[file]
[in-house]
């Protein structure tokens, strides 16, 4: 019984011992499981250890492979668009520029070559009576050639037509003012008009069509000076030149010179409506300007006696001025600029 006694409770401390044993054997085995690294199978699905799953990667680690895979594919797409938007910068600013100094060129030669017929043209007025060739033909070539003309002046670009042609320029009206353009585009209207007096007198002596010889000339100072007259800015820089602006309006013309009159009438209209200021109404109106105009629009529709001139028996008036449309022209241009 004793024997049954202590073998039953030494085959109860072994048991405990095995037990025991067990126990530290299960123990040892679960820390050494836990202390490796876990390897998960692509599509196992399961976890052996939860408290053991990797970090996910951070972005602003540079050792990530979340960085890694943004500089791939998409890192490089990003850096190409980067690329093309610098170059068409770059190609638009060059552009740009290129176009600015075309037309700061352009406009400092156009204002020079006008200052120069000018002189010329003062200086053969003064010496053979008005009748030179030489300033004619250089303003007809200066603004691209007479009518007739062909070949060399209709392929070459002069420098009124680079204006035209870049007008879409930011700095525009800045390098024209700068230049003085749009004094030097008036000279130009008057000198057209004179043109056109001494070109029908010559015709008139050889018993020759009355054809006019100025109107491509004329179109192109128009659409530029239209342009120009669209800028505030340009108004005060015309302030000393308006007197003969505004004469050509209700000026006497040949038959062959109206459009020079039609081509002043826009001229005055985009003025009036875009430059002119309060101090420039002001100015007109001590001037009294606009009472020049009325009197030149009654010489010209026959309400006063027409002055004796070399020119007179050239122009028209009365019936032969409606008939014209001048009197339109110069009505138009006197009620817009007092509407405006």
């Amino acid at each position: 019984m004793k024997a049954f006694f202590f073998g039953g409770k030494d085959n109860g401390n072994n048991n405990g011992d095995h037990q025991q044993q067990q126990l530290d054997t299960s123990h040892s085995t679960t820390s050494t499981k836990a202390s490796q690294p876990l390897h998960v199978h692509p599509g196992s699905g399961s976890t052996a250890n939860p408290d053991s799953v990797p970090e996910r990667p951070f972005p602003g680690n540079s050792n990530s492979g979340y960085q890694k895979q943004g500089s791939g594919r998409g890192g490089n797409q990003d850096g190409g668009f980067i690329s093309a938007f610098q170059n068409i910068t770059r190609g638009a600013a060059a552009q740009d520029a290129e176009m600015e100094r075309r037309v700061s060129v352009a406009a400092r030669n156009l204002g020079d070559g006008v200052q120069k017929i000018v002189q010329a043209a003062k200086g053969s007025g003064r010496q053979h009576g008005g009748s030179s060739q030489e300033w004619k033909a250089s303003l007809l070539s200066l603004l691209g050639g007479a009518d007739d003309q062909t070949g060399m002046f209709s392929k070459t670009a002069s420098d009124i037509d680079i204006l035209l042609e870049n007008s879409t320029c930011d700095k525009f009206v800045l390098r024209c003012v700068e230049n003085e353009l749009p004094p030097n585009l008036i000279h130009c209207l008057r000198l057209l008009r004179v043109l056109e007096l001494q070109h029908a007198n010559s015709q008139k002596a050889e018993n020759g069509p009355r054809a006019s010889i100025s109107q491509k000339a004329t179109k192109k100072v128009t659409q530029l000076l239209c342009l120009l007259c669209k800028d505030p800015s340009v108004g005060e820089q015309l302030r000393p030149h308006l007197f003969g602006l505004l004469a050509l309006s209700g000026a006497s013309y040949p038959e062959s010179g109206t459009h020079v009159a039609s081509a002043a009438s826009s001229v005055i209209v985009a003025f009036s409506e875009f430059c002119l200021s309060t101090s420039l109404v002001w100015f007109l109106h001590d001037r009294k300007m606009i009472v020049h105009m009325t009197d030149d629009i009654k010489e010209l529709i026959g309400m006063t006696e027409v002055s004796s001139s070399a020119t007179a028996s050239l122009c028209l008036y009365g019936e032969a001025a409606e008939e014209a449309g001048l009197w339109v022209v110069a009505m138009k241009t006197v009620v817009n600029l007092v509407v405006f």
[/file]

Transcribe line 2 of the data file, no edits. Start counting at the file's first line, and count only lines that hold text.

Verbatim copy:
């Protein structure tokens, strides 16, 4: 019984011992499981250890492979668009520029070559009576050639037509003012008009069509000076030149010179409506300007006696001025600029 006694409770401390044993054997085995690294199978699905799953990667680690895979594919797409938007910068600013100094060129030669017929043209007025060739033909070539003309002046670009042609320029009206353009585009209207007096007198002596010889000339100072007259800015820089602006309006013309009159009438209209200021109404109106105009629009529709001139028996008036449309022209241009 004793024997049954202590073998039953030494085959109860072994048991405990095995037990025991067990126990530290299960123990040892679960820390050494836990202390490796876990390897998960692509599509196992399961976890052996939860408290053991990797970090996910951070972005602003540079050792990530979340960085890694943004500089791939998409890192490089990003850096190409980067690329093309610098170059068409770059190609638009060059552009740009290129176009600015075309037309700061352009406009400092156009204002020079006008200052120069000018002189010329003062200086053969003064010496053979008005009748030179030489300033004619250089303003007809200066603004691209007479009518007739062909070949060399209709392929070459002069420098009124680079204006035209870049007008879409930011700095525009800045390098024209700068230049003085749009004094030097008036000279130009008057000198057209004179043109056109001494070109029908010559015709008139050889018993020759009355054809006019100025109107491509004329179109192109128009659409530029239209342009120009669209800028505030340009108004005060015309302030000393308006007197003969505004004469050509209700000026006497040949038959062959109206459009020079039609081509002043826009001229005055985009003025009036875009430059002119309060101090420039002001100015007109001590001037009294606009009472020049009325009197030149009654010489010209026959309400006063027409002055004796070399020119007179050239122009028209009365019936032969409606008939014209001048009197339109110069009505138009006197009620817009007092509407405006």